Aquarium & Tropical Fish Site

Hypostomus plecostomus, Liposarcus pardalis, etc...
Common Plecos (Suckermouth Catfish)

 Age of Aquariums > Freshwater Fish > Common Plecos (Suckermouth Catfish)

Photos & Comments

Hypostomus_plecostomus_2.jpg (35kb)
Photo Credit: Lynn Smith

Name: Hypostomus, Liposarcus spp.
Size TankpHTemp
Origin: Amazon
60 cm 300 L 7.2 25C


Hypostomus plecostomus is often referred to as the Common Pleco, and is very widely available. Unfortunately, many beginning aquarists do not realize how big this fish will grow, nor do they realize that as the fish ages, it may become more agressive, especially to other plecos. It is a very hardy fish however, and is a nice addition to larger tanks. When of a proper size is able to hold its own with most other fishes. It is often thought of as only an algae eater, but while it eats algae very effectively, its diet should be supplimented with other foods, including sinking pellets, romaine lettuce, parboiled zucchini, sweet potato, squash, and green peas. Driftwood should be included in the tank. Plecos will often eat live plants in the tank. When purchasing a specimen, do not buy fish with hollow stomachs as this indicates the fish has not eaten recently, and will most likely not survive long after the trip home.

Contributed by Lyn Fincham

My husband and I started off with a 40 L. We had bought community fish and the pleco was one of them. When we outgrew the 40 our fish moved into a 110 L tank and so did the pleco who was getting a little big for the 40. Then we went nuts over cichlids and got a 470 L tank and well you guessed it our pleco was more than ready for the extra room. When we finally lost him to some internal illness our pleco was 35 cm in size. Our replacement pleco is now happy to be in its new home and within 8 months has grown from 6 cm to 13 cm. These fish sure can clean a tank and boy are they cute to see when their tummies are full from the algae wafers they just sucked up. It is a blast to see them skim the top of the water sucking up flake food upside down. They sure are little piggies.

Contributed by Joanne H.

My plecostomus seems to be a real character. When I sit in front of the tank he seems to recognise its owner and comes to the front. When pellets are dropped into the tank he rushes out and looks for the food frantically. When he finds it, he seems to have a huge appetite and often chases other fish away from the food. Growth rate seems to be phenomenal, but he is a real cute fish. I find it a very interesting species.

Contributed by Mohamed Peer

I have had my pleco for a few months now and I find him to be one of the best fish in my tank. He is only 8 cm big but can keep my tank spotless. It is very interesting how this fish lives, and I often like to watch my pleco suck the glass in my tank or just poke around at the gravel for food. I would recommend this fish to anyone who wants to have an interesting and fun fish in their tank.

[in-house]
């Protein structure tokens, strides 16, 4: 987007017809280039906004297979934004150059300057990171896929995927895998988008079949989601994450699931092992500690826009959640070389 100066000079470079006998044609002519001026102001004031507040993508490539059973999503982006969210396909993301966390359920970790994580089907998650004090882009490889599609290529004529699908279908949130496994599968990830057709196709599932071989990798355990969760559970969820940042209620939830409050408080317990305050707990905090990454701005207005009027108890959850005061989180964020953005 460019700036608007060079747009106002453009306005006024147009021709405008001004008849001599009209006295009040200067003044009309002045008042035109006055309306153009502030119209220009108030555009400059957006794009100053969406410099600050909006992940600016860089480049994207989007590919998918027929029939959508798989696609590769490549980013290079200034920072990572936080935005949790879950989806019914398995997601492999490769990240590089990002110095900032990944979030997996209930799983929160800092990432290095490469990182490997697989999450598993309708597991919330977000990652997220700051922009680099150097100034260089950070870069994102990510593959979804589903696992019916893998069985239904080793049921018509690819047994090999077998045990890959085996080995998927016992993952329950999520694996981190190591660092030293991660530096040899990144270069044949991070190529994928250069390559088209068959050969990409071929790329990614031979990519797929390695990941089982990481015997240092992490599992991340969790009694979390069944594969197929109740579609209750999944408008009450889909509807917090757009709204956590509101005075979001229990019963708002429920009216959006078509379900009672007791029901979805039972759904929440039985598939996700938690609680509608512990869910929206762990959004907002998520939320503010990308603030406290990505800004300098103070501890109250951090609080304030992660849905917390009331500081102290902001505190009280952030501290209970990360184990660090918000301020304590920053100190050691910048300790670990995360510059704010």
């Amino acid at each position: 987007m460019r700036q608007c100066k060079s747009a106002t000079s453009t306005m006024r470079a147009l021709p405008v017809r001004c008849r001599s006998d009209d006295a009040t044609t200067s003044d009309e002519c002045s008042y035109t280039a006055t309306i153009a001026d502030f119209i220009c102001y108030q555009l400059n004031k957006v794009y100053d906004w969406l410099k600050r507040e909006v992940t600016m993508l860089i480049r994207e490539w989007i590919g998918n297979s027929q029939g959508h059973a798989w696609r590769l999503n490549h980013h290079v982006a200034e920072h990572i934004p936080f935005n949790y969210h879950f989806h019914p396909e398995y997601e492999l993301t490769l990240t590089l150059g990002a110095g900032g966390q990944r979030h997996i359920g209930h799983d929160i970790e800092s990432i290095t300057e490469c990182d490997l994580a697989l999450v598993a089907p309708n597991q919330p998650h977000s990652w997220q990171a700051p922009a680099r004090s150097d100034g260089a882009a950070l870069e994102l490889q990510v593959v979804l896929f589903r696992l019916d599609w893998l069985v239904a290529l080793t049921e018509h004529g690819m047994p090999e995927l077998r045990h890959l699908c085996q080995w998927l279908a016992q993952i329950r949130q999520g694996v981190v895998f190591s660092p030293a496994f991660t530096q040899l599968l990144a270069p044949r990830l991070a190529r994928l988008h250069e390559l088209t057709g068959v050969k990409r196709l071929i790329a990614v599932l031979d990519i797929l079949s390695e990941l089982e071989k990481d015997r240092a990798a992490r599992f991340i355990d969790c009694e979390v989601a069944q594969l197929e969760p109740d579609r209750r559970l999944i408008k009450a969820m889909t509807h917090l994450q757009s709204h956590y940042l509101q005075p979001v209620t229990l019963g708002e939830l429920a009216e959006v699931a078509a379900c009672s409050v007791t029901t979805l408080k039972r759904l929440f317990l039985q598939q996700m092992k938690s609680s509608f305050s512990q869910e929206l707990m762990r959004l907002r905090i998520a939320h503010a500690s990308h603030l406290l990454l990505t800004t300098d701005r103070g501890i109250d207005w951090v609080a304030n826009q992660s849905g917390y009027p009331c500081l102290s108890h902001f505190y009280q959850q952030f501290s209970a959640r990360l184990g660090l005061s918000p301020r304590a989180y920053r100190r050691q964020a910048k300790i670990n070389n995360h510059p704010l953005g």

Contributed by (no name given)

I have had my pleco for about four years now. He gracefully lives in a tank with golden pikes and snakeheads. He keeps the tank completely spotless and has just picked up a very interesting habit. While my pikes rest in the trees (huge large leafed plants, I don't know what they are) he goes up to their bellies and seems to clean the pikes. They are usually very aggressive, but when the pleco cleans them, they seem to go limp and he just goes at them like a hoover.

Contributed by Bryan Dorsey

I've had my pleco for 3 years now and I can tell you, these are the hardiest fishes I've ever come across. When my pleco and Texas cichlids outgrew their 40 liter, I moved them to a 200 liter. After about a week, curiosity got the best of my two cats and they began fishing at night. Well, my wife woke one morning to find our 15 cm pleco lying beside the cats' food dish. She figured he was a goner and picked him up by the tail to dispose of him. He immediately began kicking and she accidentally pulled his tail off! She threw him back in the tank and called me at work to tell me about it. I was amazed when I got home to find him happily sucking away on the bogwood! His dorsal fin and tail fins were gone, he had bite marks and scratches up and down both sides and his pectoral fins were merely bones. A year has gone by, all of the fins have grown back and he is none the worse for wear. As a matter of fact, he has outlived both the Texas Cichlids and is on his third set of tank mates. I'm beginning to believe that absolutely nothing can kill these little monsters! He's become more of a pet than any fish I've ever owned and we're buying a 380 liter tank soon because he's almost outgrown the 200.

Contributed by Matthew Taylor

 Pages:  1  | 2  | 3  | 4  | 5 

oF <=> oC in <=> cm G <=> L